When these CMOs are successful, that is because they receive certain clear advantages. These advantages are:

1.      They receive huge private funding from elements that want to destroy public schools.

2.      They serve consistently lower numbers of special education students compared to public schools in their communities. and

3.      They hide their exclusionary policies of selection and de-selection of students, especially special education students, ELL students, and students with “behavioral problems.”(There is a term among CMOs—“counseling out.” Parents are told “we can’t serve your child’s needs at our school”.)

My approach toward these independent charters has been to support a few (and reject most) in order to keep the charlatans in the legislature in Madison out of our business. But it has now become clear that the legislature is moving ahead with the intention of turning 20-30 schools over to independent charter organizations in the next 2 years, making meaningless any attempts at concessions or compromises.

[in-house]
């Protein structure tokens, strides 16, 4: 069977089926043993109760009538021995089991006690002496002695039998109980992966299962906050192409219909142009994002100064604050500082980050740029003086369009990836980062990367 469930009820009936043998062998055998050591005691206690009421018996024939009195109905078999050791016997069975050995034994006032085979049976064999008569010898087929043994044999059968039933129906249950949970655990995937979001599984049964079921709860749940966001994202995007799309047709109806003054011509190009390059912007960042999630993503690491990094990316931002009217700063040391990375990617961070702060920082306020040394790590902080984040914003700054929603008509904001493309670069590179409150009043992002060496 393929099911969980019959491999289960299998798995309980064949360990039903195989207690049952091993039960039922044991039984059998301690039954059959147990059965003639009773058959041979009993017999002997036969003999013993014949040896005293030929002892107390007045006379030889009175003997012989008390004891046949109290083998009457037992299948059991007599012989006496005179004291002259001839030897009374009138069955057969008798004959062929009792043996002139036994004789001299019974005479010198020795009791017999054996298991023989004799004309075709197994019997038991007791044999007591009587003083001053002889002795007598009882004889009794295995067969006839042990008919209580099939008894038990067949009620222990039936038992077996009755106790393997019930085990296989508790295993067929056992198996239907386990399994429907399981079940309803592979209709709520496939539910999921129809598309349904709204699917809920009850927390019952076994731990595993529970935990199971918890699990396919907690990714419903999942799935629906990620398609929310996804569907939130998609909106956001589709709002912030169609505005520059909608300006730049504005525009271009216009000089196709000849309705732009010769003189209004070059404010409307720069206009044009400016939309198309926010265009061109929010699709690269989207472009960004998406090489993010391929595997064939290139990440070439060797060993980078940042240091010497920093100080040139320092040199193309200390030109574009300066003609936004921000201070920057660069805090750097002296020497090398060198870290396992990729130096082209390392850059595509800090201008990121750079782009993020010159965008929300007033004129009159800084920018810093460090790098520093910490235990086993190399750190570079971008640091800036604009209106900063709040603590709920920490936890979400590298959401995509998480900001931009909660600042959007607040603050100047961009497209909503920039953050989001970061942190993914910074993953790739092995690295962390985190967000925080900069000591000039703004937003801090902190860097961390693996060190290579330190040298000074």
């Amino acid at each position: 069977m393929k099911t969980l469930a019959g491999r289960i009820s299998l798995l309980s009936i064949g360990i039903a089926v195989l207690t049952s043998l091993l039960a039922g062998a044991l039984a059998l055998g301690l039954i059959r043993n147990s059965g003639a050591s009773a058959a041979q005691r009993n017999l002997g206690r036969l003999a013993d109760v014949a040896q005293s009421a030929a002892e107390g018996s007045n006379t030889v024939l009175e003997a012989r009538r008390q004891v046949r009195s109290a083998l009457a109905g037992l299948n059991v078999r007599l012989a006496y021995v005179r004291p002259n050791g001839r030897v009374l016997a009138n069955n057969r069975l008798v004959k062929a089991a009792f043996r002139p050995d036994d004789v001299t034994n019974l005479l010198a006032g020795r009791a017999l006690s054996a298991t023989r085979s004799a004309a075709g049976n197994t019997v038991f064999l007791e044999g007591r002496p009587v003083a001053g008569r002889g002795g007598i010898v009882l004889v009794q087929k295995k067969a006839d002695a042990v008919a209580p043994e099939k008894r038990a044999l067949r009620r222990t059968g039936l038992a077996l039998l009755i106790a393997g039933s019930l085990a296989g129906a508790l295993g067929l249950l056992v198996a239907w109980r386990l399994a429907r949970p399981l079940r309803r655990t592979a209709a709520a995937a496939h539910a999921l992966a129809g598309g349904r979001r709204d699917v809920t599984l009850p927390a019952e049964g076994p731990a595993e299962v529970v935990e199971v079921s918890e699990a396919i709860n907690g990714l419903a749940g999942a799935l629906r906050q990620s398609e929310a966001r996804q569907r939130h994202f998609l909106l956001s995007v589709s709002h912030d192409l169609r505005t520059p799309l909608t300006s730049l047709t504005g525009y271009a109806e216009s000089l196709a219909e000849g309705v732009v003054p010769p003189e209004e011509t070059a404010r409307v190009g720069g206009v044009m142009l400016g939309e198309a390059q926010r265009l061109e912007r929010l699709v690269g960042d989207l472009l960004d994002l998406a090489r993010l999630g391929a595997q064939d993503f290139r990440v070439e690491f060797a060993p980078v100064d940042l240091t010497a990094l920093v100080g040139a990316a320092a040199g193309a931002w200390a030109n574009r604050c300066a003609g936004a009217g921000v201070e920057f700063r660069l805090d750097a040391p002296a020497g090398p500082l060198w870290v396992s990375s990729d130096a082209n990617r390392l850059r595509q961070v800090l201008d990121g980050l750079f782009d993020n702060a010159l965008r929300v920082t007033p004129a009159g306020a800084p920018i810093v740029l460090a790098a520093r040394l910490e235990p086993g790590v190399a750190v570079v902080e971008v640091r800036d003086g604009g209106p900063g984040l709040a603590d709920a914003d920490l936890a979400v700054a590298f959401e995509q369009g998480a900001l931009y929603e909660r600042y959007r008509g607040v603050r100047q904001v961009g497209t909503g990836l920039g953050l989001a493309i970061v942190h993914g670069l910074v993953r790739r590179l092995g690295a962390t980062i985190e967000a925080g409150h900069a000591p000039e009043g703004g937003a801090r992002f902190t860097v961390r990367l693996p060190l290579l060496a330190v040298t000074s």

As I spoke this past week with lobbyists and school board members from around the State, people in the know and versed in the present legislative politics in Madison, it became clear that the Republican leadership is intent on forcing large numbers of independent charters on MPS.

Even though I am very much opposed to independent charters, I was of the belief that if the MPS school board kept open the option to charter, we could possibly convince the legislature to support our overall “Plan for Supporting Low-Performing Schools.” By Thursday’s SASI meeting the writing was on the wall: nothing the Board does will influence the Republican leadership’s actions toward us.

This was confirmed by Alan Borsuk in his Sunday article where he said, “Sarah Archibald, an aide to state Sen. Luther Olsen, chair of the Senate Education Committee, said Friday that a proposal is expected to be released early this week that would make it likely the low-performing schools would be turned over to charter organizations in the next several years, whether or not the Milwaukee School Board agreed. The proposal would call for MPS schools that place in the lowest category of the state’s school report card for three years in a row to become independent charter schools.

Archibald said this could involve 20 to 30 schools by 2016-’17, if the plan is approved this spring. There also may be proposals for new measures for dealing with low performing charter schools and voucher schools.”